Prenuptial Agreement Benefits and Drawbacks

Did you know that prenuptial agreements date back to 2,000 years ago? In ancient Hebrew civilization, prenuptial agreements were called ketubah — marriage contracts that served to protect the bride’s dowry in case of divorce or the husband’s death.

Today, prenuptial agreements are used to protect both spouses’ assets in the event of a divorce. For this reason, a lot of modern couples willingly sign prenuptial agreements. However, they can also be seen as unromantic and may create tensions between couples. We’ve all seen many movies where an engaged couple ends their relationship because of conflicts brought about by prenuptial agreements.

Ultimately, whether or not to sign a prenuptial agreement is a personal decision. If you and your partner are deliberating whether or not a prenuptial agreement is right for you, we’ve compiled a list of benefits and drawbacks to help you weigh your options.

You may also consult with an experienced prenuptial agreement lawyer to help you make the best decision for your unique circumstances.

What Is a Prenuptial Agreement?

A prenuptial agreement (also referred to as a “prenup”) is a legally binding contract created by two people engaged to be married. The purpose of a prenup is to protect each spouse’s assets and property in the event of a divorce.

Prenups typically contain a list of the properties owned and debts owed by each party and clearly specify each person’s rights should the marriage end. They also deal with how joint property is to be divided.

What Are the Benefits of a Prenuptial Agreement?

There are many benefits to signing a prenuptial agreement, especially if you and your partner have significant assets. A prenup can:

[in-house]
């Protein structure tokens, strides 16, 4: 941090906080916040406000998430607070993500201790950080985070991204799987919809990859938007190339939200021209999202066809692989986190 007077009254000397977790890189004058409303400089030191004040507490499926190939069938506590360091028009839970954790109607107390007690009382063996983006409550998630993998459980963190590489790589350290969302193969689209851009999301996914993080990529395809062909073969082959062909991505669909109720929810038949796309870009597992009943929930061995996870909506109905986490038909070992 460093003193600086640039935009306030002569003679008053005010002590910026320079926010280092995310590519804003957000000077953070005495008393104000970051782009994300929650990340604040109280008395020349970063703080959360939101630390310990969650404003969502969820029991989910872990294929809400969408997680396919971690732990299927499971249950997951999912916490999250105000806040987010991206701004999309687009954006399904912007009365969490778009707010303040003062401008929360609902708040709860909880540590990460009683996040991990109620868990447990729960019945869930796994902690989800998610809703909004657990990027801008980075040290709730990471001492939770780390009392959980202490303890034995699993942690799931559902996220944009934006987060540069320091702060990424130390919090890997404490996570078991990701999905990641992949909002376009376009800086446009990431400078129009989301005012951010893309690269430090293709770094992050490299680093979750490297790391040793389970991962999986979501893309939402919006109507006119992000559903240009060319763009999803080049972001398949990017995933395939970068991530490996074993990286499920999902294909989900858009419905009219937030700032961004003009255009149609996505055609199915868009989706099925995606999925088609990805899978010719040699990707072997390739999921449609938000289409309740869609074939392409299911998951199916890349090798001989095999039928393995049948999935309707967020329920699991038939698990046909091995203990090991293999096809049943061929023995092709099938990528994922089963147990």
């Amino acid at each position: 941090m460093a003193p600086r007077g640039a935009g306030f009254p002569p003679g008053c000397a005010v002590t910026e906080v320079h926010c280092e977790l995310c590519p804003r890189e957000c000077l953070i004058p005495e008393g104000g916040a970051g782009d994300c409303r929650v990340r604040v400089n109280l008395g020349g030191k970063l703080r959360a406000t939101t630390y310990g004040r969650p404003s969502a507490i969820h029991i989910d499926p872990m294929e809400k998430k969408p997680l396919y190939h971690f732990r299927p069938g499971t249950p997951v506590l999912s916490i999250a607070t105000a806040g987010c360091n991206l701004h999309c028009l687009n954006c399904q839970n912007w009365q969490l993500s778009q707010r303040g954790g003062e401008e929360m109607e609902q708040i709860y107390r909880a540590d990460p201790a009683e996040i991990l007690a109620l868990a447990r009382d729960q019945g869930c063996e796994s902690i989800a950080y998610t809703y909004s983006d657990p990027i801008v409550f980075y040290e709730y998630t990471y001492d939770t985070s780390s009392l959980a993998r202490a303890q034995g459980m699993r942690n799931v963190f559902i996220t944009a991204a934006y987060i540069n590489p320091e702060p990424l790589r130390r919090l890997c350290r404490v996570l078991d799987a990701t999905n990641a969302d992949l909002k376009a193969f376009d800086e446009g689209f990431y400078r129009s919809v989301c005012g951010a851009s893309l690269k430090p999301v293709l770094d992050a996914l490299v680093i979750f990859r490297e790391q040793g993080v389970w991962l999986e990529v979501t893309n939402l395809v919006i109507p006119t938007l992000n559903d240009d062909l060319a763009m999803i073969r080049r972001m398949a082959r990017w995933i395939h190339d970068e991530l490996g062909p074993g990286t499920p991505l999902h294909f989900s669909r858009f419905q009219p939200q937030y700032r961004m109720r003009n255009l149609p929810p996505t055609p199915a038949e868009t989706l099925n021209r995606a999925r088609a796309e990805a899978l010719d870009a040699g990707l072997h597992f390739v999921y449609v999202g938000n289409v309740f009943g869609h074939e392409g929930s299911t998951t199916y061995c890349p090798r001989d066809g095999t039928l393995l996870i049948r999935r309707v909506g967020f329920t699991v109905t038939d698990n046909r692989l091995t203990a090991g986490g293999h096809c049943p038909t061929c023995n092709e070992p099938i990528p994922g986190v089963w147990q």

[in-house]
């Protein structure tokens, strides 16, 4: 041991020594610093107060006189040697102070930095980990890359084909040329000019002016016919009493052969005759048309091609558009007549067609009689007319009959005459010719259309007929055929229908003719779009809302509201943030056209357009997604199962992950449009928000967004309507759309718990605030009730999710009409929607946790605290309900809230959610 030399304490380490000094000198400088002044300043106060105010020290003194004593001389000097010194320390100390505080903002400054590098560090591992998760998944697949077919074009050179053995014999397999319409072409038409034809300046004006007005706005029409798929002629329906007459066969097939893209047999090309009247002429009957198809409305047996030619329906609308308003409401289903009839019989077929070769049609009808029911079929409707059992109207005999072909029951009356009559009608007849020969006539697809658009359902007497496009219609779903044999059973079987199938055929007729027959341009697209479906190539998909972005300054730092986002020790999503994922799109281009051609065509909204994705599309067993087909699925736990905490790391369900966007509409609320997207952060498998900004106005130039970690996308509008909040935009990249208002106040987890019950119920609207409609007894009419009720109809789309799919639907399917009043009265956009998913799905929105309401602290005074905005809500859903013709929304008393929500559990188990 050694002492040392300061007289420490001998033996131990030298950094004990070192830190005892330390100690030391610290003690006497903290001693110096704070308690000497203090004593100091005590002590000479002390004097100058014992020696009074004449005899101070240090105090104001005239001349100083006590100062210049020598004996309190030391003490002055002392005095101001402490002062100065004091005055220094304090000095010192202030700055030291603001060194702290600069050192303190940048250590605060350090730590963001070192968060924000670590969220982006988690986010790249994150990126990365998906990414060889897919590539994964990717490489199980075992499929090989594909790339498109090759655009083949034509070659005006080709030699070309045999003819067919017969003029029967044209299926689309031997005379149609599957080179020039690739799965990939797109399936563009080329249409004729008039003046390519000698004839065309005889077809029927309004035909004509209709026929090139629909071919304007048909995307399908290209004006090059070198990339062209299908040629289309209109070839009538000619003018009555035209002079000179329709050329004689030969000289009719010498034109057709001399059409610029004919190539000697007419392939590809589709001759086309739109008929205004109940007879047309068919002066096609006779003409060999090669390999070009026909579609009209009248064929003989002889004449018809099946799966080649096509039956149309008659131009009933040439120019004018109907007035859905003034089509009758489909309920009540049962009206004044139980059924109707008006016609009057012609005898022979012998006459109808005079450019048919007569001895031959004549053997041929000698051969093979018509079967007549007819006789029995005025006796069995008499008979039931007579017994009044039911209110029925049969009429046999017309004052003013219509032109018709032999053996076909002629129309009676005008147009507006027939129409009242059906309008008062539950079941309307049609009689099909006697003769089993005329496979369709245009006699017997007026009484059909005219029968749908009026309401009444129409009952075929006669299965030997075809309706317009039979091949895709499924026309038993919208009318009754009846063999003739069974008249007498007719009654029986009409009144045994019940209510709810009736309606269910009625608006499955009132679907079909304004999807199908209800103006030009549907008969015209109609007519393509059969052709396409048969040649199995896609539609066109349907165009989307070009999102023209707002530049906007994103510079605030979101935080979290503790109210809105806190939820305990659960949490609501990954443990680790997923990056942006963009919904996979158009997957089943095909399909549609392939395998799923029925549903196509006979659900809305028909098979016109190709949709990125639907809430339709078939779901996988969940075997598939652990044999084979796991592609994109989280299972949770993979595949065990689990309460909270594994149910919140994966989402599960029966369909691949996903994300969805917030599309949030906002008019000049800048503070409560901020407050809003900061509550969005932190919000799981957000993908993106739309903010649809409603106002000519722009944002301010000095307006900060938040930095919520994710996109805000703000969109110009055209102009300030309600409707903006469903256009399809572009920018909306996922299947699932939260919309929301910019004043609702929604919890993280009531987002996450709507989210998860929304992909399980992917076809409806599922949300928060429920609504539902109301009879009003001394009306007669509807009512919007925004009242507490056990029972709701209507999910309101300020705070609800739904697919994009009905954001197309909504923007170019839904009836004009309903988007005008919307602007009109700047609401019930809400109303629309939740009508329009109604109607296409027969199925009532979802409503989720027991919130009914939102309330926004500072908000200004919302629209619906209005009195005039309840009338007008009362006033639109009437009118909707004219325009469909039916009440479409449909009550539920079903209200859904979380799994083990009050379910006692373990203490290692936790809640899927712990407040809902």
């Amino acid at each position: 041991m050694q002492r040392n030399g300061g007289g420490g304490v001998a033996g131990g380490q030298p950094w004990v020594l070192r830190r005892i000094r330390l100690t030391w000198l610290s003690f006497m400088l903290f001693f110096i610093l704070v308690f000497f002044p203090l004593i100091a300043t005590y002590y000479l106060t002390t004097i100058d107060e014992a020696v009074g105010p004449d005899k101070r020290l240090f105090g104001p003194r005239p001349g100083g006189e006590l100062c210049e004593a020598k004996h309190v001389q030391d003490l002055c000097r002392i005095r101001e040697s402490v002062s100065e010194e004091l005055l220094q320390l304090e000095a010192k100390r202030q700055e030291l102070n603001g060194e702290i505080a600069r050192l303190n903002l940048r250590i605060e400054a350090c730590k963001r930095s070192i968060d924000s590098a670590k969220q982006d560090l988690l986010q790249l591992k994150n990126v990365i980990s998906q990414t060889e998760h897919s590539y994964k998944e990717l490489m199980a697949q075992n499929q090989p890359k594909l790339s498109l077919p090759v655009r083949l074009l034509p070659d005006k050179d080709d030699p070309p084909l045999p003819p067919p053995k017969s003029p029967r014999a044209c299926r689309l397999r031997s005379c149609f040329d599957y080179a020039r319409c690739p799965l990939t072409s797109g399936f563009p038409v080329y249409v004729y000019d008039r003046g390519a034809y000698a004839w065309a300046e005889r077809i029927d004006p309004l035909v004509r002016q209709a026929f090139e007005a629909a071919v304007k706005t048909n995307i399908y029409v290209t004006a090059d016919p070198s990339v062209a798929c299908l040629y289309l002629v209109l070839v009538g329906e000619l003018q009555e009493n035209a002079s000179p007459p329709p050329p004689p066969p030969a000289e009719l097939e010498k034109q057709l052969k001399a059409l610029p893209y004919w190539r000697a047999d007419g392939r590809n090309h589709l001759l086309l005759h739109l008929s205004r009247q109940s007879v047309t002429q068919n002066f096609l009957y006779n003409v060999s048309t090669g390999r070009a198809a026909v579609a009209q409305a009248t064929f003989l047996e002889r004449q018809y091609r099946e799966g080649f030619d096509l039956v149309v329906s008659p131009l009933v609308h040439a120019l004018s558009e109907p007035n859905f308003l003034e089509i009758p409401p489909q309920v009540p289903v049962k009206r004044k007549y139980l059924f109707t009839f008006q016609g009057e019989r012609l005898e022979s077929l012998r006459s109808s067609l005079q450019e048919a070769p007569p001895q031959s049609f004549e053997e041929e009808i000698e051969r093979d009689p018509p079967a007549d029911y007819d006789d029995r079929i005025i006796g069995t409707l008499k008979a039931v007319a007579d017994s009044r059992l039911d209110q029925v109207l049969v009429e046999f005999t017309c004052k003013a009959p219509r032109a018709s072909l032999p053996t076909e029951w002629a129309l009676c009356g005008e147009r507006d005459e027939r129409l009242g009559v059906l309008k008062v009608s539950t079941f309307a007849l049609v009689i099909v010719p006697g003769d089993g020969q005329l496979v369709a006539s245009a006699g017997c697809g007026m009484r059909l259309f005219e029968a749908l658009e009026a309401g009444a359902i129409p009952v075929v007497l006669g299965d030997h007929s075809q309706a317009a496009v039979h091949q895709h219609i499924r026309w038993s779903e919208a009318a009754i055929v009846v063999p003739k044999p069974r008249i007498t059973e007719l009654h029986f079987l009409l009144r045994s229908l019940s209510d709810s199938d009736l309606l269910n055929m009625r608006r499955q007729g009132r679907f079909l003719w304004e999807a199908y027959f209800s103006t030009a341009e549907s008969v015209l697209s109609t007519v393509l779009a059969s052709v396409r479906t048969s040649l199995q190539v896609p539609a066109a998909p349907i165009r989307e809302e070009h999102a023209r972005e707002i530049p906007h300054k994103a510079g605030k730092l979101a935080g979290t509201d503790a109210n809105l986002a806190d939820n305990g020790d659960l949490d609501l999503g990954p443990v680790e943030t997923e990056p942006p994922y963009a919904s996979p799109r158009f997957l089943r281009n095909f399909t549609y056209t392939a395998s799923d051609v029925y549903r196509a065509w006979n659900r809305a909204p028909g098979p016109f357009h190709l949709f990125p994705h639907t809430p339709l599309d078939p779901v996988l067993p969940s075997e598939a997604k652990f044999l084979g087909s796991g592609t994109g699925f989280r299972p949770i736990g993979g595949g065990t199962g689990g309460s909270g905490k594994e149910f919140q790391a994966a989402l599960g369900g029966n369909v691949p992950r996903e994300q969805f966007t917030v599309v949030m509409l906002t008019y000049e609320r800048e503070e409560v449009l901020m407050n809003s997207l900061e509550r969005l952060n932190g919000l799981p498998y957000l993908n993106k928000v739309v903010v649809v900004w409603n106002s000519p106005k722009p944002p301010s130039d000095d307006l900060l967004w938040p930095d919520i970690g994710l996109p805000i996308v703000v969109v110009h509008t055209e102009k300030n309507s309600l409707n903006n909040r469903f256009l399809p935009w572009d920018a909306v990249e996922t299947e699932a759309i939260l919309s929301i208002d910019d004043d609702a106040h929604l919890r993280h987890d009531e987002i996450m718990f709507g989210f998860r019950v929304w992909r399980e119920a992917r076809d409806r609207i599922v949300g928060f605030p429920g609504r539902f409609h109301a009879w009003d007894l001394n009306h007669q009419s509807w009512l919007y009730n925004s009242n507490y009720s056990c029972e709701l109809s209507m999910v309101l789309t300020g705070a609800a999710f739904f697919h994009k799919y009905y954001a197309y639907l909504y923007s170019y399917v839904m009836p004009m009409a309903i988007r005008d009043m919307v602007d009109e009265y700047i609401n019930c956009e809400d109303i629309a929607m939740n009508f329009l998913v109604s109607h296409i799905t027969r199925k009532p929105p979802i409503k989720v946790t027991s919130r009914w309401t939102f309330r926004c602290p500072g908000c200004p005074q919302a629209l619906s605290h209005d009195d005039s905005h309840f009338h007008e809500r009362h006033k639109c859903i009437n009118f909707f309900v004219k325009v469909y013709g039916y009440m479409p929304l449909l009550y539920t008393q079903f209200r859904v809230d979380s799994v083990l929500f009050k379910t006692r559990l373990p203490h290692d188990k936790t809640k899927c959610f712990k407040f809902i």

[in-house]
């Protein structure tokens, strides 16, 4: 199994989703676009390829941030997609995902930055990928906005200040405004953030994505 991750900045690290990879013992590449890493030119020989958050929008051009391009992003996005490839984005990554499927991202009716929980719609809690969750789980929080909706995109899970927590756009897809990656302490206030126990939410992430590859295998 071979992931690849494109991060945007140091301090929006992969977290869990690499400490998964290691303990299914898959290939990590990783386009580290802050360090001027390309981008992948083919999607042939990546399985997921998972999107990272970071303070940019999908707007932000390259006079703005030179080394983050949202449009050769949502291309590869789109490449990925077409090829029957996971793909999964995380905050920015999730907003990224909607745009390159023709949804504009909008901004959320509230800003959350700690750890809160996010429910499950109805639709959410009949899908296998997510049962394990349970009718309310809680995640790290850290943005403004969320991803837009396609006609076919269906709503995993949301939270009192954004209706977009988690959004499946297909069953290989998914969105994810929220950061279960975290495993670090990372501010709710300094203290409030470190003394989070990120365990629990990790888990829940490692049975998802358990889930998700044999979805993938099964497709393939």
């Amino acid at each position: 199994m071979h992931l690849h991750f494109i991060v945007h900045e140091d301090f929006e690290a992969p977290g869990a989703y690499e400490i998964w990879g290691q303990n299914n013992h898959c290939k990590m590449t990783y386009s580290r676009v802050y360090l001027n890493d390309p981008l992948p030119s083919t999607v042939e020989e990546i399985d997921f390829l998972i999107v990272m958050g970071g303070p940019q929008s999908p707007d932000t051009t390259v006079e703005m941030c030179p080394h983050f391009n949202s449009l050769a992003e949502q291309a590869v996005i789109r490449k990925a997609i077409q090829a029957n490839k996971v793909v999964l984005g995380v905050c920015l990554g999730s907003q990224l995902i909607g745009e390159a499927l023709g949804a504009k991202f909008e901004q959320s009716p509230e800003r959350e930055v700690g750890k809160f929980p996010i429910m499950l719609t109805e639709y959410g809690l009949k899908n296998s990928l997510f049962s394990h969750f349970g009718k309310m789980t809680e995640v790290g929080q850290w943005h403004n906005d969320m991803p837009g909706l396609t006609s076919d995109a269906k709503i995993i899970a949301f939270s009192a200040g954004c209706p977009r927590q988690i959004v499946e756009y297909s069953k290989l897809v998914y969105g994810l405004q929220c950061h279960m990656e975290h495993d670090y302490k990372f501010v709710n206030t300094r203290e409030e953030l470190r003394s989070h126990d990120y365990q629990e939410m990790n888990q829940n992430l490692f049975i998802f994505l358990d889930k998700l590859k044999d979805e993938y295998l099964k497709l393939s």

Foster Better Communication About Finances

One of the main reasons couples get divorced is because of financial problems. Money is often a touchy subject, and it can be difficult to discuss your financial situation with your partner. However, a prenup forces you and your partner to have an open and honest conversation about your finances before marriage. This can help you avoid any financial surprises down the road.

Protect Your Business

If you have a business to your name or a family business, a prenuptial agreement can protect your business interests in the event of a divorce. Without a prenup, your spouse may be entitled to half the value of your business in a divorce.

While it may sound grim, in cases where each partner comes into the marriage with their own business and significant individual assets, signing a prenup alleviates marital strain. Again, the terms of your prenup are up to you, so you can decide how much of your business you want to protect.

Ensure That Children From Previous Relationships Are Provided For

If you have children from a previous relationship, you can use a prenup to ensure they are taken care of financially in the event of your death. You can also use a prenup to expressly state whether or not your spouse’s children will be entitled to any of your assets in the event of a divorce.

What Are the Drawbacks of a Prenuptial Agreement?

While there are many benefits to signing a prenuptial agreement, there are also some potential drawbacks that you should be aware of. These include:

Your Partner May Question Your Trust

If you’re considering a prenup, it’s important to have an open and honest conversation with your partner about why you feel the need for one. If your partner is resistant to the idea of a prenup, it may be because they feel like you don’t trust them. This can lead to tension and strain in your relationship.

A Prenup Can Be Unfair to One Spouse

A prenup, if drafted without consideration, can be unfair to one spouse, especially the one who may have given up their career to care for the home and family while the other focused on their career or business. If you’re considering a prenup, ensure that the agreement is fair to both parties.

A Prenup May Not Be Enforceable

If a prenup is not drafted correctly, it may not be enforceable in court. This means that, in the event of a divorce, the court may not uphold the terms of your agreement. Therefore, ensure that your prenup is clear, concise, and free of any ambiguity. Also ensure that both you and your spouse’s lawyers review the agreement to ascertain that it’s fair and in order.
If you need help creating or reviewing a prenuptial agreement, our competent prenuptial agreement lawyers at Musson Law can help. Give us a call today to schedule a free consultation.